Burkina Faso is the latest country to face the wave of jihadist violence. Three al Qaeda affiliates have joined up to form Jama’at Nasr al-Islam wal Muslimin, or JNIM, which has become an increasingly lethal presence along the porous borderlands separating Niger and Burkina Faso.
“This is a new threat we’re facing,” said Col. Gilles Bationo, incoming commander of the Burkina Faso army.
Over the past 18 months, militants have hit several targets in Ouagadougou, including the French Embassy, army headquarters and a restaurant where the U.S. ambassador had planned to dine the night of the attack. The U.N. said Tuesday that more than 100,000 people have been displaced by violence. The government has imposed a 6 p.m. curfew in about a third of the country.
“It’s terrifying what’s happening in Burkina Faso right now because it’s coming apart so fast,” said Mr. Shurkin, the former CIA analyst.
Regional leaders warn the instability could spread to the tourist destinations and oil fields of coastal West Africa.
“We’ve also seen attacks on the border with Benin, Ivory Coast and Ghana,” Burkina Faso’s Foreign Minister Alpha Barry said at a recent security conference. “It’s no longer just the Sahel—it’s coastal West Africa, and the risk is spreading regionally.”
The number of violent incidents linked to Islamist extremists across the Sahel has doubled every year since 2016 to reach 465 last year, according to the Washington-based Africa Center for Strategic Studies. Civilian and military fatalities have doubled over the same period, topping 1,100 last year. Peace Corps volunteers are no longer allowed to serve in Burkina Faso, Niger or Mali.
The Nigerien officer, Col.-Maj. Barmou, said he is putting more hope in the five-nation G5 Sahel accord, which allows troops from Niger, Chad, Mauritania, Mali and Burkina Faso to patrol together and cross borders in pursuit of militant fighters.
The group has struggled to coordinate operations and disburse money on time.
“We’re trying to do our best,” said Col. Diawara, the Malian officer.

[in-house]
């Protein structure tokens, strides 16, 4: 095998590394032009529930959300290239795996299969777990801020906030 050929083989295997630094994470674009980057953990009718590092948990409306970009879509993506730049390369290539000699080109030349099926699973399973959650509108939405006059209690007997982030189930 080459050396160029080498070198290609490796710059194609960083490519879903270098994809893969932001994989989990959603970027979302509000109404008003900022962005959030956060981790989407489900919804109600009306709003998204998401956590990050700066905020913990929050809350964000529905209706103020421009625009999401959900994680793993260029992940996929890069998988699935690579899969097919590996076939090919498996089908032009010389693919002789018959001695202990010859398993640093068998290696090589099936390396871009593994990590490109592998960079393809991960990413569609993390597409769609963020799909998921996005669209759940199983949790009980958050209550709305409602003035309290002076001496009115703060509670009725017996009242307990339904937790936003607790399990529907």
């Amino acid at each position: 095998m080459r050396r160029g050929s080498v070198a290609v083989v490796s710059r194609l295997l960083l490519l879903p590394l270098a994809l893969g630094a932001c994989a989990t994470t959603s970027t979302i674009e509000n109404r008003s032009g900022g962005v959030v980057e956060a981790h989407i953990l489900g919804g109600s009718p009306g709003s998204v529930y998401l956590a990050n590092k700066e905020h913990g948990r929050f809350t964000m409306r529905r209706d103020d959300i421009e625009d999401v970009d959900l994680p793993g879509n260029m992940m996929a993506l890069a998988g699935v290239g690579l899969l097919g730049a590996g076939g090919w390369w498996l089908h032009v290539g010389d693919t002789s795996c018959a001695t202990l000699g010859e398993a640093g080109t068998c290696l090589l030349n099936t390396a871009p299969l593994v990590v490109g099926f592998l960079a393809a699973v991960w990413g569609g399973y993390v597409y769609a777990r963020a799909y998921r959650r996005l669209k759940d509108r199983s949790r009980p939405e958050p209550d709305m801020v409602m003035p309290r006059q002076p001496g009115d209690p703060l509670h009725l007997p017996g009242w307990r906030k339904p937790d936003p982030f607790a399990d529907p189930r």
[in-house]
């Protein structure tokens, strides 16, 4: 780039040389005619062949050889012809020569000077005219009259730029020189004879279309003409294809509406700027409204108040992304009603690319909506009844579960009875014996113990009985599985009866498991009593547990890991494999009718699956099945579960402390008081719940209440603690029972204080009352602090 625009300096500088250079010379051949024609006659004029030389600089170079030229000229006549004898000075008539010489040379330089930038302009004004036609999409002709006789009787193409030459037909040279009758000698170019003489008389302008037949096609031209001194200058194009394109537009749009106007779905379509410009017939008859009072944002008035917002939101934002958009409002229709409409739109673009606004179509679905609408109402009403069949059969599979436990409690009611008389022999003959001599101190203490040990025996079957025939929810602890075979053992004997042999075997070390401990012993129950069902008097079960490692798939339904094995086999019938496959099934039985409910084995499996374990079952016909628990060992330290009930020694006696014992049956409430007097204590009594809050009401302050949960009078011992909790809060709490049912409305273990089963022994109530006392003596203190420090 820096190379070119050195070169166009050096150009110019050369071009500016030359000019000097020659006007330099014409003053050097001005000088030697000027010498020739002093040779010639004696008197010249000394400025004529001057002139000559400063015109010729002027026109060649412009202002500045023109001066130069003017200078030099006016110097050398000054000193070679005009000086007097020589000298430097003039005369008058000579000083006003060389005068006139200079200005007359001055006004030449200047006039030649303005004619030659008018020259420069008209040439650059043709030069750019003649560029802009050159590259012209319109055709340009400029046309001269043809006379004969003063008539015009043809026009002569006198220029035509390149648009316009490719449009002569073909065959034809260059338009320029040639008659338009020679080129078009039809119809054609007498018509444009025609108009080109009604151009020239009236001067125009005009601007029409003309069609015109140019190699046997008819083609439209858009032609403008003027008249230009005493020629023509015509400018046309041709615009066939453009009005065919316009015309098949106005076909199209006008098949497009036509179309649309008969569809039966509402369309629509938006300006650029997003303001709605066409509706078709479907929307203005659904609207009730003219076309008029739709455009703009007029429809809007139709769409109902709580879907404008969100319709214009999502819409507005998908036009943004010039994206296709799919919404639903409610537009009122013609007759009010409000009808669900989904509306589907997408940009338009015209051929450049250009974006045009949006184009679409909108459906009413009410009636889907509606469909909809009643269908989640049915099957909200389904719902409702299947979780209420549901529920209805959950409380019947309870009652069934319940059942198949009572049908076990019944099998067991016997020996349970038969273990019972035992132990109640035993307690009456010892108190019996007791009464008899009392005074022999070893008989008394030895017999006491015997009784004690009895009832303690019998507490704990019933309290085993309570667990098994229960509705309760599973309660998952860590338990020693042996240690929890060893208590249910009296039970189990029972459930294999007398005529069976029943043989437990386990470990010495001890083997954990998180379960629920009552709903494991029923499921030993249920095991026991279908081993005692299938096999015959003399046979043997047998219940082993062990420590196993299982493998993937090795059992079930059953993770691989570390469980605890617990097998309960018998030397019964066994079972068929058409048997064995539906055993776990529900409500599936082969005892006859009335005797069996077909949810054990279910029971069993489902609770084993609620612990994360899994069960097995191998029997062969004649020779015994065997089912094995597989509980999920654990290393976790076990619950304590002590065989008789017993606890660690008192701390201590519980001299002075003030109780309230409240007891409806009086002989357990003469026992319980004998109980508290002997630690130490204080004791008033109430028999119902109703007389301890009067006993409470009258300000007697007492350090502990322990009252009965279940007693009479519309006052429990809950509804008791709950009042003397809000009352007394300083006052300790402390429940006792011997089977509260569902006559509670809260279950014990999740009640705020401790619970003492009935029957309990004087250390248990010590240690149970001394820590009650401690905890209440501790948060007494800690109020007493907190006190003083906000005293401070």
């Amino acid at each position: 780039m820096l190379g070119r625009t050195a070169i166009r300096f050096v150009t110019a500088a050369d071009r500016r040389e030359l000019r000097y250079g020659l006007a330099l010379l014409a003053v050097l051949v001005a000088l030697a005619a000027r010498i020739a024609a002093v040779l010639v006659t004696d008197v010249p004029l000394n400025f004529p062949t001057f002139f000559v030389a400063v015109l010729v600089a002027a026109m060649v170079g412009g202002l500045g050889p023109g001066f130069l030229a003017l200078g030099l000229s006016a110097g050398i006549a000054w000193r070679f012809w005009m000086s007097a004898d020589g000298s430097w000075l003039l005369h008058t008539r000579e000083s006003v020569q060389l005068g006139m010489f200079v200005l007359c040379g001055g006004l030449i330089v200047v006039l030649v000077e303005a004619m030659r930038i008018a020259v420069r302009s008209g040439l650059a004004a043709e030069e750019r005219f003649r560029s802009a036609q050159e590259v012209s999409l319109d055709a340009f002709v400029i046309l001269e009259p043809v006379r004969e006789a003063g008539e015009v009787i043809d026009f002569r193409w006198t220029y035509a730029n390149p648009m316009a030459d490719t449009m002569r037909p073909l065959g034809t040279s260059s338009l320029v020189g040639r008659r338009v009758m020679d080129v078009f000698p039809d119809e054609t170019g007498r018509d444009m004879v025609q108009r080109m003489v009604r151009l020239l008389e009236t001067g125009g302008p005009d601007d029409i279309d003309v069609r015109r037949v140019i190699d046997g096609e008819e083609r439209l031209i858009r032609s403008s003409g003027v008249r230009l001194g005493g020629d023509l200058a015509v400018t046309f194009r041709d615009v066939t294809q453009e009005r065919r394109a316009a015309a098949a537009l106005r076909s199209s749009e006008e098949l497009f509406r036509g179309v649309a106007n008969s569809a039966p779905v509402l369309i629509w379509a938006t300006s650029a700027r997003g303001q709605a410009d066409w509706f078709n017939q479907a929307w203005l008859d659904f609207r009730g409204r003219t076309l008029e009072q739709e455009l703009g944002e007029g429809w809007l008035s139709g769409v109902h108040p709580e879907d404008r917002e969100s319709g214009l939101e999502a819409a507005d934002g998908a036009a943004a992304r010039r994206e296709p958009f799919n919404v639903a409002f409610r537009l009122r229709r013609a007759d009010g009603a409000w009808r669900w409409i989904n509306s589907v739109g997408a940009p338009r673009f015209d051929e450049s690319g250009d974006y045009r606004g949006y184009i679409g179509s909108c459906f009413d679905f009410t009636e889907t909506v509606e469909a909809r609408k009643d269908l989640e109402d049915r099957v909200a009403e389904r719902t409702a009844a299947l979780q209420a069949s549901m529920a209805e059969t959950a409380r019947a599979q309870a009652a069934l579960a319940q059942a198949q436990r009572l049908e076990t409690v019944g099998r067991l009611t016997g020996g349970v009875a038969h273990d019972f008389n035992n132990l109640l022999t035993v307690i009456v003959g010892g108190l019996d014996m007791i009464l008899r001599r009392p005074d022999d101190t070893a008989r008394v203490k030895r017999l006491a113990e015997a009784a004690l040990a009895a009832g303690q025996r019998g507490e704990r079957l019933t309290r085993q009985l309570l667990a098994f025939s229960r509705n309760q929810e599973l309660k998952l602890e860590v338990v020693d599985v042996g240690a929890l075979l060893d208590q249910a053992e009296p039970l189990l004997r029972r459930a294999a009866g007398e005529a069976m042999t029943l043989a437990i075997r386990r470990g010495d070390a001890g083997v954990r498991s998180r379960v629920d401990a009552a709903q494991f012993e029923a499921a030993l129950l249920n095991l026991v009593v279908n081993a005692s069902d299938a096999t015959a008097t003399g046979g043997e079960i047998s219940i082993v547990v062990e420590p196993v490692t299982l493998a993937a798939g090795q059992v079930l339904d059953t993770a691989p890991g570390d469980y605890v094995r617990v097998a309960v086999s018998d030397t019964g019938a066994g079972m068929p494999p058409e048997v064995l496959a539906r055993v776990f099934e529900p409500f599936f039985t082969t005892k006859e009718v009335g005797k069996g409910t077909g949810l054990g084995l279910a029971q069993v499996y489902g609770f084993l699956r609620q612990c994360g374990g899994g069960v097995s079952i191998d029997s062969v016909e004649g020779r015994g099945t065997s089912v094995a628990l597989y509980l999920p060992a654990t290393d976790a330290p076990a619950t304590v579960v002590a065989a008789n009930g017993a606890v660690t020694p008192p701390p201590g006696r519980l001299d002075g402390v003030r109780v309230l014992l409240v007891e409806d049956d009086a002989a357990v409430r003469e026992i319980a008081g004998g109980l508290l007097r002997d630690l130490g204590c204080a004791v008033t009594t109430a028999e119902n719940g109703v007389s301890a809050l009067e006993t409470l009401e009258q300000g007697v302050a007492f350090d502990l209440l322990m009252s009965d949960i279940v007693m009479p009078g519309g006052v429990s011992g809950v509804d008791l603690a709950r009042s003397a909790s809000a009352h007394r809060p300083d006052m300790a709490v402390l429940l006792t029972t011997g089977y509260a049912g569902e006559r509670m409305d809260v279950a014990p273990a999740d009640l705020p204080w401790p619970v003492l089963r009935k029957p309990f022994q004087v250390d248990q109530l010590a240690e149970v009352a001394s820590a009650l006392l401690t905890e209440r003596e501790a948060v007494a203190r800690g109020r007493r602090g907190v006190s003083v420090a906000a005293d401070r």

France has boosted its own military personnel to 4,500, a 50% increase in the past five years. The French military said Friday that it had killed the deputy leader of JNIM, Yahya Abou El Hamame, an Algerian reportedly responsible for kidnapping a number of Westerners in North and West Africa.
The U.S. has trained a counterterrorism unit in Burkina Faso and approved funding for two more. The U.S. is providing $105 million in vehicles, body armor, night-vision goggles and other nonlethal military aid over the 2017-19 period, triple the total for the previous 11 years.
The U.S. is also finishing construction of a drone base in Agadez, Niger, which will provide aerial reconnaissance for allied forces.
Security analysts say it isn’t clear whether the U.S. strategy of improving elite commando units will be sufficient to stem the tide of violent ideology.
West African civilians don’t always share their own militaries’ enthusiasm for the American presence. Critics across the Sahel have long accused their leaders of using Western backing to neutralize dissent and embezzle millions of dollars in aid, charges the governments deny.
The long-term solution, U.S. military and civilian officials say, is economic progress and a sharp improvement in governments’ ability to provide public services and forge political solutions to age-old grievances, such as land conflicts between herders and farmers that militants exploit and aggravate.
Andrew Young, the U.S. ambassador to Burkina Faso, defends the American approach to the Sahel’s troubles, including $100 million a year in development assistance for Ouagadougou. He praises the willingness of regional governments to respond to the threats.
Gen. Hicks is more circumspect.
“I’m not going to try to sell you that we’re winning here,” he said in an interview on the sidelines of the military exercises. “I think we have the right approach.”